There are two questions here. The first is "why is short plus short result in int?"

Well, suppose short plus short was short and see what happens:

```
short[] prices = { 10000, 15000, 11000 };
short average = (prices[0] + prices[1] + prices[2]) / 3;
```

And the average is, of course, -9845 if this calculation is done in shorts. The sum is larger than the largest possible short, so it wraps around to negative, and then you divide the negative number.

In a world where integer arithmetic wraps around it is much more sensible to do all the calculations in int, a type which is likely to have enough range for typical calculations to not overflow.

The second question is:

- short plus short is int
- assigning int to short is illegal
- a +=b is the same as a = a + b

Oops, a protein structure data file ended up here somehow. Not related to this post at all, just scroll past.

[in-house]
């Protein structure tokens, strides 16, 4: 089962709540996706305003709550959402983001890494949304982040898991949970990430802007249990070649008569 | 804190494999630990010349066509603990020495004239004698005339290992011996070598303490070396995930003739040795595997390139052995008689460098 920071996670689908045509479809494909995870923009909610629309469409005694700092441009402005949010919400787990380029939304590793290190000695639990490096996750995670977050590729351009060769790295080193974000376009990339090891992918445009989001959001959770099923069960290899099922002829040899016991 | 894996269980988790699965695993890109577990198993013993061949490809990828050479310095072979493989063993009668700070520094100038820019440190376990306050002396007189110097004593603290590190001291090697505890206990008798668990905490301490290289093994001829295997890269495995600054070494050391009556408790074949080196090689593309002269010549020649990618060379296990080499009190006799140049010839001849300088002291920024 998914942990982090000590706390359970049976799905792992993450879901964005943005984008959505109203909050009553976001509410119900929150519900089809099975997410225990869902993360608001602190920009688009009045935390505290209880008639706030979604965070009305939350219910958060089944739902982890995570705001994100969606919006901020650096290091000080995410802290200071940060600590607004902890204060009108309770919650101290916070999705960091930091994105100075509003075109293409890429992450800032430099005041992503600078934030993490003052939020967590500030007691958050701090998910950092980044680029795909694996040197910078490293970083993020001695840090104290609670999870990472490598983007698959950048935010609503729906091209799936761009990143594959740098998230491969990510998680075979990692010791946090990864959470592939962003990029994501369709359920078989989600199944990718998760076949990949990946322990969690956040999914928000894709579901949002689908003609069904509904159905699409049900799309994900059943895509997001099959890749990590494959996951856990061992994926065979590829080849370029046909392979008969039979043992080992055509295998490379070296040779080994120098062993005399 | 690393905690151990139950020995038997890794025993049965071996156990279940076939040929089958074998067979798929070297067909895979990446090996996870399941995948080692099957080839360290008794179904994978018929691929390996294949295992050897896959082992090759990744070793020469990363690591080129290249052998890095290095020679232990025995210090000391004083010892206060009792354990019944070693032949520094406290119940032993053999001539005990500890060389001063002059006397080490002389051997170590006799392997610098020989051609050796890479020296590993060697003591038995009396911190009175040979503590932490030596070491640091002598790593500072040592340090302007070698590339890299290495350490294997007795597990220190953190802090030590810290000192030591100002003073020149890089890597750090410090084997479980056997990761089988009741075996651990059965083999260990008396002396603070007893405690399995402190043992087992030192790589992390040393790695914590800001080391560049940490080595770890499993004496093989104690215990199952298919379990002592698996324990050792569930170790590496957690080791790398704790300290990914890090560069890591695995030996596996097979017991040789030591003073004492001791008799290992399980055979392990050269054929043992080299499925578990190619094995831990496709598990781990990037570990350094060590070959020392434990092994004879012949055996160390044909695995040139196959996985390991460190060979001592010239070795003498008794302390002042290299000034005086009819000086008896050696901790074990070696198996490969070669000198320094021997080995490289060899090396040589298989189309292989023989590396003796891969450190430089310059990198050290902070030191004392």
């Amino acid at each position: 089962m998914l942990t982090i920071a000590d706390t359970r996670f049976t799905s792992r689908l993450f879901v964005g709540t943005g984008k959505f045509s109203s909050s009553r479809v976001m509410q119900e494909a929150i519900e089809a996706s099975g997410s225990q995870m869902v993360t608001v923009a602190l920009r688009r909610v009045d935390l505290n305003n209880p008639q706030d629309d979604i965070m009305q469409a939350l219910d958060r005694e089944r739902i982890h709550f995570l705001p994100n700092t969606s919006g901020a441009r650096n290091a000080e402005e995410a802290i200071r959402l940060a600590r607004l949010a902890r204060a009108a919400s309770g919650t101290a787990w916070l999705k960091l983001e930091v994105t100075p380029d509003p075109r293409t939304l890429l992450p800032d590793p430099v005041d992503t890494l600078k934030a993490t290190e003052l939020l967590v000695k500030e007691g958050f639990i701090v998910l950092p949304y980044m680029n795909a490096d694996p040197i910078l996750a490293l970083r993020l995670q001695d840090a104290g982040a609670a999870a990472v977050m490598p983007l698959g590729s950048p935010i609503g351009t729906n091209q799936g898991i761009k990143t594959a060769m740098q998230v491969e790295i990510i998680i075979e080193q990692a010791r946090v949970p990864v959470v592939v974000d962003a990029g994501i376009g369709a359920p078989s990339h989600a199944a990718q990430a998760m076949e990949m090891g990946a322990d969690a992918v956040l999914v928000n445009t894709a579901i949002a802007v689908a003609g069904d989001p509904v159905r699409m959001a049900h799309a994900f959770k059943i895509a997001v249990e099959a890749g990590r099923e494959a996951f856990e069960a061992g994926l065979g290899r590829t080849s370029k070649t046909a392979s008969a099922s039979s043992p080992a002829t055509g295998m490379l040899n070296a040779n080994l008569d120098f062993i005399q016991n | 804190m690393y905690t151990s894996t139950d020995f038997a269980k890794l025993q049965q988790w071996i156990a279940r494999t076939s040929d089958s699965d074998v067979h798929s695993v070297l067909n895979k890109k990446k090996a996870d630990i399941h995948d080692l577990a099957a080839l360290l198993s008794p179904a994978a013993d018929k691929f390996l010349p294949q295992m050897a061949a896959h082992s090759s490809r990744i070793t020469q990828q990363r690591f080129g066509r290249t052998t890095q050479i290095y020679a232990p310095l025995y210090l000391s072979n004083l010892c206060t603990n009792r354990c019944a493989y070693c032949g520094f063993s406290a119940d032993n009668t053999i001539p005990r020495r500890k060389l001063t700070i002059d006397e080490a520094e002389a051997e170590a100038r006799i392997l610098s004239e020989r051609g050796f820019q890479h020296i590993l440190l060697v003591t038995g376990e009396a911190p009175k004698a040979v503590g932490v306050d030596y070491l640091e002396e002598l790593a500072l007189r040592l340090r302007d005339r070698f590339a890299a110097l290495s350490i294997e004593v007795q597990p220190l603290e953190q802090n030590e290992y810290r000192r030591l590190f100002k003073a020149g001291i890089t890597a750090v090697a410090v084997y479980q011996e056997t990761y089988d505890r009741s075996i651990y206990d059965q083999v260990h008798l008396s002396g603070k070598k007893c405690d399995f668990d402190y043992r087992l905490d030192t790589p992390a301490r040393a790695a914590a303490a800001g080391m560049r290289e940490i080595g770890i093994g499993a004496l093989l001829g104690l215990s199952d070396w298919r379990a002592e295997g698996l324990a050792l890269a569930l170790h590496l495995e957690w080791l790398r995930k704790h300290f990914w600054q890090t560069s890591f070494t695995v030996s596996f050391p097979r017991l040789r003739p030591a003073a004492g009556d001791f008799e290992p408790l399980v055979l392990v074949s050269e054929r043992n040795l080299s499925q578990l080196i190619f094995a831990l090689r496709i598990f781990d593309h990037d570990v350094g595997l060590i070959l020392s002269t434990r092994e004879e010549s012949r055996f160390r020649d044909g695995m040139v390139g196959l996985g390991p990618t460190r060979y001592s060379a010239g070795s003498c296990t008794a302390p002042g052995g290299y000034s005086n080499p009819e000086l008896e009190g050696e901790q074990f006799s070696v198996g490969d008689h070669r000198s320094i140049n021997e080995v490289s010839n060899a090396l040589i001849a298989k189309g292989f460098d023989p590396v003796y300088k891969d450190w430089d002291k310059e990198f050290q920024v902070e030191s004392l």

- therefore short += short should be illegal
- so why is this legal?

The question has an incorrect premise; the third line above is wrong. The C# specification states in section 7.17.2

Otherwise, if the selected operator is
a predefined operator, if the return
type of the selected operator is
explicitly convertible to the type of
x, and if y is implicitly convertible
to the type of x or the operator is a
shift operator, then the operation is
evaluated as x = (T)(x op y), where T
is the type of x, except that x is
evaluated only once.

The compiler inserts the cast on your behalf. The correct reasoning is:

- short plus short is int
- assigning int to short is illegal
- s1 += s2 is the same as s1 = (short)(s1 + s2)
- therefore this should be legal

If it did not insert the cast for you then it would be impossible to use compound assignment on many types.

`a += b`

is the same as`a = (short)(a+b)`